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Docurama presents
Scared Straight! (1978)

"It took going behind bars to keep them out."
- tagline

Review By: Rich Rosell  
Published: August 24, 2003

Stars: Peter Falk, Danny Glover
Director: Arnold Shapiro

MPAA Rating: Not Rated for (explicit language)
Run Time: 01h:35m:41s
Release Date: August 26, 2003
UPC: 767685955833
Genre: documentary

Image Transfer
Audio Transfer
B+ B+B-B C

DVD Review

At the Rahway maximum security prison in New Jersey a group of hardened, badass convicts, with murder and armed robbery raps, have created an unusual outreach group: They call themselves The Lifers, and their purpose is to literally scare the crap out of troubled kids, via strong, profane descriptions of life behind bars, who may be on the path to prison themselves. The Lifers use coarse, explicit language to explain what really goes on in prison, and their descriptions are ugly, violent, and compelling, but it is their verbally abusive assaults on the teens that turn things from a simple field trip into a brutally scary encounter with real-life convicts. In this 1978 documentary, filmmaker Arnold Shapiro spent a day at Rahway, and captured a visit by 17 teens who had been in trouble with the law for most of their young lives. For this DVD release, Docurama has assembled not just Shapiro's original 44-minute film, narrated by Peter Falk, but has included 1999's Scared Straight! 20 Years Later, a 45-minute film that includes followup interviews with all of the teens and convicts featured in the original documentary.

There are brief glimpses of the strutting, cocky, arrogant teens prior to their entry at Rahway, and most, if not all, consider it a lark and nothing more than a day off from school. They brag about their modest criminal exploits, and how tough and uncaring they are. They are, in their own estimation, cool and untouchable. But once locked in a room, assembled before The Lifers, all that changes, as they are verbally pummeled and humiliated by the convicts who do not mince words when it comes to describing the harsh, violent world of prison. Shapiro's camera catches it all, as these once macho boys and girls are reduced nearly to tears as they get the kind of education that might save their lives. The fact that these kids were so stunned by what The Lifers said to them, and how they were treated, is what makes Scared Straight! such an interesting trip for the viewer; we can sit on our couches and think, Whew, glad that's not me! or, Boy that looks unpleasant. Shapiro's brief interview segments with the teens before entering Rahway reveal what amounts to hollow braggadocio, because when confronted with the real deal inside the prison walls, its obvious they're as fragile as a house of cards.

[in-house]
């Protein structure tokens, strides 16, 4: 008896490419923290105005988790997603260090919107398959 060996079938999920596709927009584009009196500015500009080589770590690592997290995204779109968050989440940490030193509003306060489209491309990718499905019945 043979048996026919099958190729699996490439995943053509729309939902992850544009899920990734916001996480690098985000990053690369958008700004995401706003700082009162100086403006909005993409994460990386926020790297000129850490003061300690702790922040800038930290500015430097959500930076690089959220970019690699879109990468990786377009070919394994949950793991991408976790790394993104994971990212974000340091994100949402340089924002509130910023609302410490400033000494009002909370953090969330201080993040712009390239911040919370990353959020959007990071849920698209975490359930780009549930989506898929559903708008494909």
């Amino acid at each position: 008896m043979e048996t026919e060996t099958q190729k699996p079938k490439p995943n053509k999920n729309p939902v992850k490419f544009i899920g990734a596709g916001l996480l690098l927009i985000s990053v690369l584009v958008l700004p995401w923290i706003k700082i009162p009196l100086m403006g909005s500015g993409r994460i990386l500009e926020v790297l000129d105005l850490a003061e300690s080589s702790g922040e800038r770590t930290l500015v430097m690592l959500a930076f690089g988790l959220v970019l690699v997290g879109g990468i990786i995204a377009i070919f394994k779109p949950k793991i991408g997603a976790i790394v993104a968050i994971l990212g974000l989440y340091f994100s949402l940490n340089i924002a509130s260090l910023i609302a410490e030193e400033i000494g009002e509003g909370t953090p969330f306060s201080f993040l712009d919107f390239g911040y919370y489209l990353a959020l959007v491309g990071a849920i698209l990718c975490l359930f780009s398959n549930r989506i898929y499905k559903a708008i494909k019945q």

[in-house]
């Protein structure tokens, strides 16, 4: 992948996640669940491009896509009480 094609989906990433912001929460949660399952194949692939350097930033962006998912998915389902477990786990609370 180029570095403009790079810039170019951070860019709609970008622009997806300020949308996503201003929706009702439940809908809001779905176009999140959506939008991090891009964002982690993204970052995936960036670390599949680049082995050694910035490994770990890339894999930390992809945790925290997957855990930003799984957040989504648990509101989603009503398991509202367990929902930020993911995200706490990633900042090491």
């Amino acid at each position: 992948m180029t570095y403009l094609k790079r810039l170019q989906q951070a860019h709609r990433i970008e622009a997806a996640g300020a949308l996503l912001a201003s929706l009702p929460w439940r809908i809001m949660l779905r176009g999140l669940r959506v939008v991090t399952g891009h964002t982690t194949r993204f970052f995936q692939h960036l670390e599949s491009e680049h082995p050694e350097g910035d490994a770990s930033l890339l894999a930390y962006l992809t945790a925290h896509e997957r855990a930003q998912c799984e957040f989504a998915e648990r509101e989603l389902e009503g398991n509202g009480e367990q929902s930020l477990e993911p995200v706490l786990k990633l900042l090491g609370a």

After a brief intro by Danny Glover prior to the start of Scared Straight!, the 1999 followup, Scared Straight! 20 Years Later (also directed by Shapiro), begins immediately following the end of the original, and in it we get to see what happened to not just the teens, but to the convicts as well. My daughter Sammy referred to the followup as a "twisted 'After School Special'", and I suppose that sums it up pretty well. Learning the fates of the teens and convicts, and seeing them 20 years later is the real hook, but most repeat the same litany of "don't do drugs, don't do alcohol, love your family," which prompted Sammy's very apropos one-sentence summary. Still, we were both eager to see certain personal stories unfold ("I wonder what happened to..."), and there were a number of genuine surprises and even a couple of unexpected reunions.